Bill Bryson, writing in his new book "At Home" about his residence, a former Church of England rectory, and its Norfolk environs, has given me new eyes to see the rich history of our block in Arlington Heights.
One day, looking for the source of a mysterious drip, Bryson wriggled through a ceiling hatch into the gloom of his attic and found himself looking out on a freshly exciting view.
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"It is always quietly thrilling to find yourself at a world you know well, but have never seen from such an angle before," he wrote.
"Immediately in front of me was the ancient flint church to which our house was once an adjunct. Beyond, down a slight incline and slightly separate from church and rectory, was the village to which both belonged."
From this start he examines the "quietly thrilling" history that was part of his daily life, but largely unexamined. As I read Bryson's book, I looked up and out our dining room window.
Instead of seeing the neighbor's fence, I "saw" a verdant sweep of greensward that rolled from my window down to a red barn on Euclid, a block and a half away, where the local raccoons hung out, the view I first knew.
I found that early view magical. But our neighbors back then, for whom the thought of a large family next door was anything but magical, soon made the first of many changes in the landscape. They erected a tall fence. No doubt they had read Robert Frost.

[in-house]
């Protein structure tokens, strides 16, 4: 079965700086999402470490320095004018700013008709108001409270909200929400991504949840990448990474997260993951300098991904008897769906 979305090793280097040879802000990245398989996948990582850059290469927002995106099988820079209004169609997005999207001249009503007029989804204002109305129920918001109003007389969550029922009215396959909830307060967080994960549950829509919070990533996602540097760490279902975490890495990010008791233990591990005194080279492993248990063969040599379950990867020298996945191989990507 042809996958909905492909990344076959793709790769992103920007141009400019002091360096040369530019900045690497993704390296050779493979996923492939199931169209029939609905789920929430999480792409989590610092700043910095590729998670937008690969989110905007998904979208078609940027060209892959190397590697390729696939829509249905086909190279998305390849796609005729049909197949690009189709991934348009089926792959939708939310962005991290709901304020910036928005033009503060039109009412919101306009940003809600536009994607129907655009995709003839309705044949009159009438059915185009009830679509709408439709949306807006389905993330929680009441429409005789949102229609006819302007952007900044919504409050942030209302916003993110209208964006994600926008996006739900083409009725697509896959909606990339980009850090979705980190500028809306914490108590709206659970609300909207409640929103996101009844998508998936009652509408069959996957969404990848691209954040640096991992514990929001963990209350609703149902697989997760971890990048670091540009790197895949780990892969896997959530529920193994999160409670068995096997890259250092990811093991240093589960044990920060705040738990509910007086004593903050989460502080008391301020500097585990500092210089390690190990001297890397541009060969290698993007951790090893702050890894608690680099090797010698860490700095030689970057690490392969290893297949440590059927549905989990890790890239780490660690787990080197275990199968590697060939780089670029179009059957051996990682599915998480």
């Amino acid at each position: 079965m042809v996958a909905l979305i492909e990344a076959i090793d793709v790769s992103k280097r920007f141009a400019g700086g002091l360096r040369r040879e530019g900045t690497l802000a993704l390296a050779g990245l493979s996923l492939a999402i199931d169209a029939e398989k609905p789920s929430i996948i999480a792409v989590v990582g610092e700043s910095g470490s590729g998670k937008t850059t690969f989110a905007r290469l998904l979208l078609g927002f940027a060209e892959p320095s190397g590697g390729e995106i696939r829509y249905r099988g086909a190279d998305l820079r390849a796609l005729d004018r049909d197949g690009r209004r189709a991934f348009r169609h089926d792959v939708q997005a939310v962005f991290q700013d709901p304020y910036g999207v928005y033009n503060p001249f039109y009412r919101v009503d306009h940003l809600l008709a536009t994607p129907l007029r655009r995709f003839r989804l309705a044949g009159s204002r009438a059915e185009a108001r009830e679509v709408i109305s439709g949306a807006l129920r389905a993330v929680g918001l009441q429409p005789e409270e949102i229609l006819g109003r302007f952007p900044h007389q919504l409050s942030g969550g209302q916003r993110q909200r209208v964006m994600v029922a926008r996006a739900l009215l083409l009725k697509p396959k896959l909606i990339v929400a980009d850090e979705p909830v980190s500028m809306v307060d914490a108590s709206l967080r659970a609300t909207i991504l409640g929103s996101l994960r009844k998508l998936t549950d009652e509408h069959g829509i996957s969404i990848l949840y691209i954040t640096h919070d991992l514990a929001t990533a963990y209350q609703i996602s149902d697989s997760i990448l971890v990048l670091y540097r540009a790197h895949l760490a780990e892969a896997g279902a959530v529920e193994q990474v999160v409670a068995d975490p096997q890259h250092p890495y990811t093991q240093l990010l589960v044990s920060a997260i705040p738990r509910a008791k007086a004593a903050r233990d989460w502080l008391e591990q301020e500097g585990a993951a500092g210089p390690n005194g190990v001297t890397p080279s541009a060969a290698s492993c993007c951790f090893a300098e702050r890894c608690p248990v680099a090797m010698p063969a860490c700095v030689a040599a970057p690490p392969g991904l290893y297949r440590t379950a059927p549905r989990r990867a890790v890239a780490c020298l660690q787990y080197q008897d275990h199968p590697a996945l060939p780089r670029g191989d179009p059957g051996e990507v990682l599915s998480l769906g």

Reading Bryson, I realized that while we couldn't claim a church older than Notre Dame on our block, we did have homes from the 19th, 20th and 21st centuries. And a truly significant Arlington historic figure.
Asa Dunton, the first man to lay claim to the land that is now Arlington Heights (I'm assuming that the Potawatomi did not lay claim to this land: they simply lived here), walked on our block. More, he built his home right across the block from where I live today.
Our two-block-square block was undoubtedly farmland early on. It wasn't part of the original village platted by Asa's son, William Dunton.
When we came in the 1960s, the center of the block was an enormous field large enough for simultaneous baseball and football games. Around the edges were little bosky copses used variously for pirates' lairs, teddy bear picnics, dens and hide-outs. The land belonged to several owners, all equally generous in providing this splendid play space for whatever kids turned up with a kite or bat or shovel for digging.
Today the "field" has reverted to individual ownership. Several large homes have large properties. There are fences, decks, patios, pools, formal garden plots. But I can still stand in awe and wonder not only at what it is, but what it has been, knowing that Asa Dunton's house is across the block where it has always been, anchoring our history for us.